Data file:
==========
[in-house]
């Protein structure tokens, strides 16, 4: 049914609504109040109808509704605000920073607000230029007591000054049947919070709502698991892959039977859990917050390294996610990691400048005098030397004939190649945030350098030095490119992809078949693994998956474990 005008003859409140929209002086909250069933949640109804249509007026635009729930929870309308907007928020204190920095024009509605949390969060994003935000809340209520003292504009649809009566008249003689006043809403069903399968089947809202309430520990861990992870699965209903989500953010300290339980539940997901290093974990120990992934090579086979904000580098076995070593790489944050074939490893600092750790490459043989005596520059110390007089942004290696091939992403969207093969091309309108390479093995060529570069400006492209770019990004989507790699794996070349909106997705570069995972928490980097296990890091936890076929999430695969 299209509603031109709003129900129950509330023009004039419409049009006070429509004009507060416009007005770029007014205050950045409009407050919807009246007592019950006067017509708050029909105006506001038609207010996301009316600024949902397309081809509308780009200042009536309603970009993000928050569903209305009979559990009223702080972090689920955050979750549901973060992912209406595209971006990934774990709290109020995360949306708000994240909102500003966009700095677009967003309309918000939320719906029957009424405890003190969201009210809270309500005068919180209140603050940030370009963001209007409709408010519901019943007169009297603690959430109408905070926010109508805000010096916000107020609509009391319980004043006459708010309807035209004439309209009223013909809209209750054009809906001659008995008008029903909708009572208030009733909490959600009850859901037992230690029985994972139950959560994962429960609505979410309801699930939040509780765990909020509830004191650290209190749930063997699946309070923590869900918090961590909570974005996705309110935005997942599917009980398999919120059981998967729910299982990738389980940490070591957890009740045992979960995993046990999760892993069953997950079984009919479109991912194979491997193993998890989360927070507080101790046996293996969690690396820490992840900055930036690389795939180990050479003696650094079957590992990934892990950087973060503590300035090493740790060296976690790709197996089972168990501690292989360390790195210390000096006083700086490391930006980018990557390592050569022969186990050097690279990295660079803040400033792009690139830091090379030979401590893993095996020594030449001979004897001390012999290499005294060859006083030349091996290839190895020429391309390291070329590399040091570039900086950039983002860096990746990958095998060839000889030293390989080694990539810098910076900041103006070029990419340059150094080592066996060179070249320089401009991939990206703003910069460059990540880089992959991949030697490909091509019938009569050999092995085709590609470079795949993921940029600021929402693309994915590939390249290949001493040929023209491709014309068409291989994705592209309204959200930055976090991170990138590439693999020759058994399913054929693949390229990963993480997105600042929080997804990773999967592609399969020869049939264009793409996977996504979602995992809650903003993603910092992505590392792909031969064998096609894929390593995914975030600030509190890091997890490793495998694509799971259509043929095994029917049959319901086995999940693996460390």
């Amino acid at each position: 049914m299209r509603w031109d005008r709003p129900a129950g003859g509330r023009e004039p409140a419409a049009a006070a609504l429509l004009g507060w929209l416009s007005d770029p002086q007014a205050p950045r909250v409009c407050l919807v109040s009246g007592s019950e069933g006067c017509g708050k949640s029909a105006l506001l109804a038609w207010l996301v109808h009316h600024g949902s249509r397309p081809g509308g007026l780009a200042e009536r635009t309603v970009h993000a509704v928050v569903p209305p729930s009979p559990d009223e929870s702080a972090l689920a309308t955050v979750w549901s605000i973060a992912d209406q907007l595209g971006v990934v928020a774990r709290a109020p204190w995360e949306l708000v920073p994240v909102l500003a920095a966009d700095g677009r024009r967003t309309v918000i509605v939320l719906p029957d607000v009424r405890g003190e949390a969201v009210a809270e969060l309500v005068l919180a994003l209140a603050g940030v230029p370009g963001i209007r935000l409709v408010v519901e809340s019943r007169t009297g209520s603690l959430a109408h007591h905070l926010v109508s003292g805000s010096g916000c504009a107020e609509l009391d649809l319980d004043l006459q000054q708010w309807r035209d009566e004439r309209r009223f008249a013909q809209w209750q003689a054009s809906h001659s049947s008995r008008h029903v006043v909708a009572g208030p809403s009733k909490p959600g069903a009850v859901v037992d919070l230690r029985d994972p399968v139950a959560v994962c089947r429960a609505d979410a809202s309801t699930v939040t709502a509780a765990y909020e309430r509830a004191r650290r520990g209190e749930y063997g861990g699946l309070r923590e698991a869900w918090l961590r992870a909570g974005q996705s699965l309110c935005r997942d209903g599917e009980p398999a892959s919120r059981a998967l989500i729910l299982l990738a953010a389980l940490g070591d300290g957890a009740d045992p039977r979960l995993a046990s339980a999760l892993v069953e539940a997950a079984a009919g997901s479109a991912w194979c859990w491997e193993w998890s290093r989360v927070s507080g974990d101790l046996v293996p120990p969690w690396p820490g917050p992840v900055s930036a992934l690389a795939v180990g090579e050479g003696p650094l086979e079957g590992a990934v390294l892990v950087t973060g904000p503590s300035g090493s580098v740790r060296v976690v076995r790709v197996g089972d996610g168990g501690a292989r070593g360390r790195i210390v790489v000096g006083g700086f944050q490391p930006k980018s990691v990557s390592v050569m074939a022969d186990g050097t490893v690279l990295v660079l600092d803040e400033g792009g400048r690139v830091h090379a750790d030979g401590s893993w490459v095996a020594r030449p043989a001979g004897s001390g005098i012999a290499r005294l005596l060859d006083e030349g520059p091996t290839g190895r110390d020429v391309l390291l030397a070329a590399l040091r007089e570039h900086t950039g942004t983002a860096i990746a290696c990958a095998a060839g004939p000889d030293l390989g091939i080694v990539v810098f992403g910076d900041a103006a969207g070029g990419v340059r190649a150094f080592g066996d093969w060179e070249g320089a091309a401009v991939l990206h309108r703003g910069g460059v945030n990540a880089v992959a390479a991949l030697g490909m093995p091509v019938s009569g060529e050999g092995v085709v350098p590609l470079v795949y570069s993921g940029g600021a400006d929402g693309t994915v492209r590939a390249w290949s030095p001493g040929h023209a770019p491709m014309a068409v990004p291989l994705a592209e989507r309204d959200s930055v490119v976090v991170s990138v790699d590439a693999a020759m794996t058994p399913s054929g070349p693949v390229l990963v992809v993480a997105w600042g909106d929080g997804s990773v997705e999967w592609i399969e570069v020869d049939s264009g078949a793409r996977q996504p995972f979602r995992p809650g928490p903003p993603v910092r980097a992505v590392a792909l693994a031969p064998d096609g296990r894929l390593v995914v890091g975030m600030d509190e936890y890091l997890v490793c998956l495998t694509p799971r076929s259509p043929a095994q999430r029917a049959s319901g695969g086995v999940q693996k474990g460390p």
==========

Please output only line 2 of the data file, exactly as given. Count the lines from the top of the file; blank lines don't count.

């Protein structure tokens, strides 16, 4: 049914609504109040109808509704605000920073607000230029007591000054049947919070709502698991892959039977859990917050390294996610990691400048005098030397004939190649945030350098030095490119992809078949693994998956474990 005008003859409140929209002086909250069933949640109804249509007026635009729930929870309308907007928020204190920095024009509605949390969060994003935000809340209520003292504009649809009566008249003689006043809403069903399968089947809202309430520990861990992870699965209903989500953010300290339980539940997901290093974990120990992934090579086979904000580098076995070593790489944050074939490893600092750790490459043989005596520059110390007089942004290696091939992403969207093969091309309108390479093995060529570069400006492209770019990004989507790699794996070349909106997705570069995972928490980097296990890091936890076929999430695969 299209509603031109709003129900129950509330023009004039419409049009006070429509004009507060416009007005770029007014205050950045409009407050919807009246007592019950006067017509708050029909105006506001038609207010996301009316600024949902397309081809509308780009200042009536309603970009993000928050569903209305009979559990009223702080972090689920955050979750549901973060992912209406595209971006990934774990709290109020995360949306708000994240909102500003966009700095677009967003309309918000939320719906029957009424405890003190969201009210809270309500005068919180209140603050940030370009963001209007409709408010519901019943007169009297603690959430109408905070926010109508805000010096916000107020609509009391319980004043006459708010309807035209004439309209009223013909809209209750054009809906001659008995008008029903909708009572208030009733909490959600009850859901037992230690029985994972139950959560994962429960609505979410309801699930939040509780765990909020509830004191650290209190749930063997699946309070923590869900918090961590909570974005996705309110935005997942599917009980398999919120059981998967729910299982990738389980940490070591957890009740045992979960995993046990999760892993069953997950079984009919479109991912194979491997193993998890989360927070507080101790046996293996969690690396820490992840900055930036690389795939180990050479003696650094079957590992990934892990950087973060503590300035090493740790060296976690790709197996089972168990501690292989360390790195210390000096006083700086490391930006980018990557390592050569022969186990050097690279990295660079803040400033792009690139830091090379030979401590893993095996020594030449001979004897001390012999290499005294060859006083030349091996290839190895020429391309390291070329590399040091570039900086950039983002860096990746990958095998060839000889030293390989080694990539810098910076900041103006070029990419340059150094080592066996060179070249320089401009991939990206703003910069460059990540880089992959991949030697490909091509019938009569050999092995085709590609470079795949993921940029600021929402693309994915590939390249290949001493040929023209491709014309068409291989994705592209309204959200930055976090991170990138590439693999020759058994399913054929693949390229990963993480997105600042929080997804990773999967592609399969020869049939264009793409996977996504979602995992809650903003993603910092992505590392792909031969064998096609894929390593995914975030600030509190890091997890490793495998694509799971259509043929095994029917049959319901086995999940693996460390």